Tuesday, January 18, 2011

The Ship In Medieval Economy 600 to 1600; Part 1 (Ideas in Ship Design)

For centuries the ship has been a very large and significant part of man’s ability to deal with the world as he sees it. Not only has the ship been a vehicle for transport and warfare, but also a means of exploration and discovery. In addition to the above the ship has been a large component in the evolution and development of our civilization.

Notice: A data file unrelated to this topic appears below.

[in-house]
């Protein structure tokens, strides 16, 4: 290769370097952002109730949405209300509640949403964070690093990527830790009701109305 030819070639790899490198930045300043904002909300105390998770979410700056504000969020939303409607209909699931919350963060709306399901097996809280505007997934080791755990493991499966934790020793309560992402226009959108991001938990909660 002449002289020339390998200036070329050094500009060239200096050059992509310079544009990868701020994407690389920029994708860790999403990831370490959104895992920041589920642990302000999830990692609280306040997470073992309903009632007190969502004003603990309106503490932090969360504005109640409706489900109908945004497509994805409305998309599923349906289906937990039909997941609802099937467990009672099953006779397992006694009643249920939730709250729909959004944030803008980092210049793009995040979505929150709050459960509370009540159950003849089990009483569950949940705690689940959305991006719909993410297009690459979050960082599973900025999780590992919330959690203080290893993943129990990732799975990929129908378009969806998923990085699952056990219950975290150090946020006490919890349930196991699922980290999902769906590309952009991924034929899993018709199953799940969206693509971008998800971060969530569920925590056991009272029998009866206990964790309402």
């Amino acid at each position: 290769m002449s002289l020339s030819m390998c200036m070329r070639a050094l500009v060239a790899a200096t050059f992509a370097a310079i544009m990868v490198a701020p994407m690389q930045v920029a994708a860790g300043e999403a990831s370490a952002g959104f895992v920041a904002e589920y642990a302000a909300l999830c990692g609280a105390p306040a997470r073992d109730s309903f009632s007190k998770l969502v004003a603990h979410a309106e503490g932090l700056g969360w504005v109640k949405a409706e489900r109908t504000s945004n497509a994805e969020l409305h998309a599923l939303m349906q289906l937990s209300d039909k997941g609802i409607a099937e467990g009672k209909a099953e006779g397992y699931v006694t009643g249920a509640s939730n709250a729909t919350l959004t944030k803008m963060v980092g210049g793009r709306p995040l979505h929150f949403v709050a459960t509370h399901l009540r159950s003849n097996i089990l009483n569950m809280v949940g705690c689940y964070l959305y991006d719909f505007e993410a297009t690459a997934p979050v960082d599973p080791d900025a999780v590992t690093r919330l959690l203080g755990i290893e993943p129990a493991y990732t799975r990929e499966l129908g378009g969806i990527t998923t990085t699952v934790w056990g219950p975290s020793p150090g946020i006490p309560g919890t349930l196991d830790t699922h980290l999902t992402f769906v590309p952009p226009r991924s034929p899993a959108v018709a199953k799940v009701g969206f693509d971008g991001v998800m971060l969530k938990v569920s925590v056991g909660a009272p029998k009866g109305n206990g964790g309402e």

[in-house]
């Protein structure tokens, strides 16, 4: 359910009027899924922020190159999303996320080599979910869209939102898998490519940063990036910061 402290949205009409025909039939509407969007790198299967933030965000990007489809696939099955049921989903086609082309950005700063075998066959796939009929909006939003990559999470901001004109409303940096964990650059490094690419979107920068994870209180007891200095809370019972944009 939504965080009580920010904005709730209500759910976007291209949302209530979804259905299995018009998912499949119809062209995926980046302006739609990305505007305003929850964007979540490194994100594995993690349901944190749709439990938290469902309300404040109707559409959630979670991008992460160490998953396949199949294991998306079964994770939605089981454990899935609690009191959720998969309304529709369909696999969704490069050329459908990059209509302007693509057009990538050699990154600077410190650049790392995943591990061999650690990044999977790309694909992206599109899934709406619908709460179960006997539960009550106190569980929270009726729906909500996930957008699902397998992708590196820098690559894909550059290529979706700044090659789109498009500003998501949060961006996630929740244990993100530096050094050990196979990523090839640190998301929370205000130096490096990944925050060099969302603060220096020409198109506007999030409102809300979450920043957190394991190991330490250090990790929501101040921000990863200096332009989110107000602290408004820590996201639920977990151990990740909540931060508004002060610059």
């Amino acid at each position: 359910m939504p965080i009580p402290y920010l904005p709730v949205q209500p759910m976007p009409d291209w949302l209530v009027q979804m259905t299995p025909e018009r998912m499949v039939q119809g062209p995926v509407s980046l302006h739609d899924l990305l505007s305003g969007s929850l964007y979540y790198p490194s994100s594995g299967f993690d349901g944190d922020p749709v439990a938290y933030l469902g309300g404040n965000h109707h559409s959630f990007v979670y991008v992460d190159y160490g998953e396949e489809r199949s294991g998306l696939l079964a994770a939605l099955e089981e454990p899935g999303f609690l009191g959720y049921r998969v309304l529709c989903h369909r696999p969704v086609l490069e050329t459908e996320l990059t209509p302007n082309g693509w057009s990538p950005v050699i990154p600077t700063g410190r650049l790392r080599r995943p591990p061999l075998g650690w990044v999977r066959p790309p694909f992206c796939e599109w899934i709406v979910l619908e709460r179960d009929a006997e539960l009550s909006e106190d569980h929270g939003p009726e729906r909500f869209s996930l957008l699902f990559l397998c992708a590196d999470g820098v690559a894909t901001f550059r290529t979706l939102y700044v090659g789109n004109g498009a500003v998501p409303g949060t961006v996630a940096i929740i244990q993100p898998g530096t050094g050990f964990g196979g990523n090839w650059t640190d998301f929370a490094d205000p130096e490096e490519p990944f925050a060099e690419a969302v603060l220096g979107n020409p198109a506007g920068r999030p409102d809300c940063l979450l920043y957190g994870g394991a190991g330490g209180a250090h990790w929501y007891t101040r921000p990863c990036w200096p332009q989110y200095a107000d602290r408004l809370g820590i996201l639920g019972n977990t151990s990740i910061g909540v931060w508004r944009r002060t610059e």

In the Mediterranean World the economy of many countries and virtually all of the population depended on the transportation of food items from the areas of plenty to the areas where food production was not possible. This was particularly true in the great cities that dotted the area. For the most part the grain crops which sustained these nations were found along the Northern shores of Africa and separated from the large populations by a large sea. A large sea whose storms and bad weather were often the reason for prudent maritime vessels to stay protected in port. However, it was these same vessels whose task it was to bring vast amounts of grain as a food supply to the areas of Southern Europe. One of the aspects of the storms that laced this sea was that most bad weather was confined to a single season and this determination held true over the many, many, years. In order to address this task the ship designers of old had to take many things into account such as volume of cargo, and seaworthiness. Speed of advance was also a factor and the ability of the ship to withstand the buffeting that was part and parcel of being able to sail the seas. Once a design had been settled upon, in consequence, the economy was very much settled as well. The owners of the ship had to make money from their investment, and this accounted for the volume of cargo, speed of advance and how long the ship would last in it’s task. Once the design of the ship was settled and the economy was determined, the ideas and views of conversion of these ships depended to a great degree upon the economics of the industry. Would the new ideas of ship design advance the amount of cargo carried, speed of advance and would improvements of sea worthiness damage or reduce the gain of the ship owners. All these questions were carefully compared to the cost, effort, and construction of vehicles to move the food and goods along land routes. During the period of the middle Roman and Persian Empires, good roads were constructed for military purposes, and these routes could also be used for the transport of mercantile goods. However, with the decline of both of these empires the roads gradually became very hard to use for freight wagons and of course roads did not answer the necessity of crossing the Mediterranean Sea. Change is just as suspiciously engaged in a changing ship design as in most other areas, particularly when it may be a means to advance an aspect of the ship but reduce the income of that ship even temporarily. For example, if a new sail rig was determined either by the ship designers themselves or by some bits of information gained from other ship designers and builders, the conversion of a ship took time, and needed materials, and during that time of conversion, the ship would not be earning money for the owners, Added to that, the owners would be paying for materials and labor to convert the vessel, and the question foremost during this time was -- would the conversion pay for the money lost, and would the conversion provide a further advantage to the owners of the vessel over and above the current ship design? Multiply these questions by the number of vessels to be converted and one can see that economic conditions very often decided against new ideas in ship design until such conversions were proven to be advantageous. New ideas for ship design were not hard come by. Those ships which dealt with the northern European countries brought their designs to the eyes of the northern shipbuilders, while the northern ships showed the Mediterranean sailors the new ideas that were in use in that part of the world. This exchange of ideas was ongong, but the usefulness of the ideas in combination with the economy of the world from which these sips sailed was a strong hold upon the major modification of existing ships and the risk of building a ship which would not be as useful as a ship of a more proven design